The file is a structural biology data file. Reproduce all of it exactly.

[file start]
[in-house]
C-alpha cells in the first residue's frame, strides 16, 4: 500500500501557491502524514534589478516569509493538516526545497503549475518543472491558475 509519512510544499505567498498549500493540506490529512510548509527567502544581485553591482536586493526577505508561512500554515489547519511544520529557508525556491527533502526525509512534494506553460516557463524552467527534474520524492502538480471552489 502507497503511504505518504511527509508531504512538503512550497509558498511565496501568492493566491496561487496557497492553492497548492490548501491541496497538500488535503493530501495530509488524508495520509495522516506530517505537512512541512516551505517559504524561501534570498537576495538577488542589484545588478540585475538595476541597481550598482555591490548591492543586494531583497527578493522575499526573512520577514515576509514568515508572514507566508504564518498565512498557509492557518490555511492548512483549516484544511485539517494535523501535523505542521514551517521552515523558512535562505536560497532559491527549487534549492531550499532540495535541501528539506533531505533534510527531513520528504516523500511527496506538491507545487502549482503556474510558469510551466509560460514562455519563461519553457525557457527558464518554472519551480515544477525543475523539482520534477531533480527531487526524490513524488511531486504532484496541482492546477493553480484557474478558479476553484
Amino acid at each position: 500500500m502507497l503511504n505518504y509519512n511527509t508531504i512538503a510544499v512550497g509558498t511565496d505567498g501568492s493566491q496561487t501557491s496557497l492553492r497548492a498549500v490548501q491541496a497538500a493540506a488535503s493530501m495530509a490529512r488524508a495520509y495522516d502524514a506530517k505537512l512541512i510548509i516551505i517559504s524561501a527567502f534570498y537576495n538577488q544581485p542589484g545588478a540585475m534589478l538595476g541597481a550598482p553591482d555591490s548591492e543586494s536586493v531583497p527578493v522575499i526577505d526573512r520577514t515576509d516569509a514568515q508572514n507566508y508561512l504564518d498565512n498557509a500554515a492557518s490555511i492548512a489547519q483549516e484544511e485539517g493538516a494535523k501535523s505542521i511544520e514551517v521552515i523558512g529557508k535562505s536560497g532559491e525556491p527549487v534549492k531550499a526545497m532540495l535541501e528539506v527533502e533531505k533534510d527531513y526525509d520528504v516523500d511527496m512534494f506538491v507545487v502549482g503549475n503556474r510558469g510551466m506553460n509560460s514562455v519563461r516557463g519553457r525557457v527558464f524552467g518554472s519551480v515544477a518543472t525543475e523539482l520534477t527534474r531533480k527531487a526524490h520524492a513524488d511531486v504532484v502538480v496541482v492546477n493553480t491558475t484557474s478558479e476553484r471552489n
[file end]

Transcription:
[in-house]
C-alpha cells in the first residue's frame, strides 16, 4: 500500500501557491502524514534589478516569509493538516526545497503549475518543472491558475 509519512510544499505567498498549500493540506490529512510548509527567502544581485553591482536586493526577505508561512500554515489547519511544520529557508525556491527533502526525509512534494506553460516557463524552467527534474520524492502538480471552489 502507497503511504505518504511527509508531504512538503512550497509558498511565496501568492493566491496561487496557497492553492497548492490548501491541496497538500488535503493530501495530509488524508495520509495522516506530517505537512512541512516551505517559504524561501534570498537576495538577488542589484545588478540585475538595476541597481550598482555591490548591492543586494531583497527578493522575499526573512520577514515576509514568515508572514507566508504564518498565512498557509492557518490555511492548512483549516484544511485539517494535523501535523505542521514551517521552515523558512535562505536560497532559491527549487534549492531550499532540495535541501528539506533531505533534510527531513520528504516523500511527496506538491507545487502549482503556474510558469510551466509560460514562455519563461519553457525557457527558464518554472519551480515544477525543475523539482520534477531533480527531487526524490513524488511531486504532484496541482492546477493553480484557474478558479476553484
Amino acid at each position: 500500500m502507497l503511504n505518504y509519512n511527509t508531504i512538503a510544499v512550497g509558498t511565496d505567498g501568492s493566491q496561487t501557491s496557497l492553492r497548492a498549500v490548501q491541496a497538500a493540506a488535503s493530501m495530509a490529512r488524508a495520509y495522516d502524514a506530517k505537512l512541512i510548509i516551505i517559504s524561501a527567502f534570498y537576495n538577488q544581485p542589484g545588478a540585475m534589478l538595476g541597481a550598482p553591482d555591490s548591492e543586494s536586493v531583497p527578493v522575499i526577505d526573512r520577514t515576509d516569509a514568515q508572514n507566508y508561512l504564518d498565512n498557509a500554515a492557518s490555511i492548512a489547519q483549516e484544511e485539517g493538516a494535523k501535523s505542521i511544520e514551517v521552515i523558512g529557508k535562505s536560497g532559491e525556491p527549487v534549492k531550499a526545497m532540495l535541501e528539506v527533502e533531505k533534510d527531513y526525509d520528504v516523500d511527496m512534494f506538491v507545487v502549482g503549475n503556474r510558469g510551466m506553460n509560460s514562455v519563461r516557463g519553457r525557457v527558464f524552467g518554472s519551480v515544477a518543472t525543475e523539482l520534477t527534474r531533480k527531487a526524490h520524492a513524488d511531486v504532484v502538480v496541482v492546477n493553480t491558475t484557474s478558479e476553484r471552489n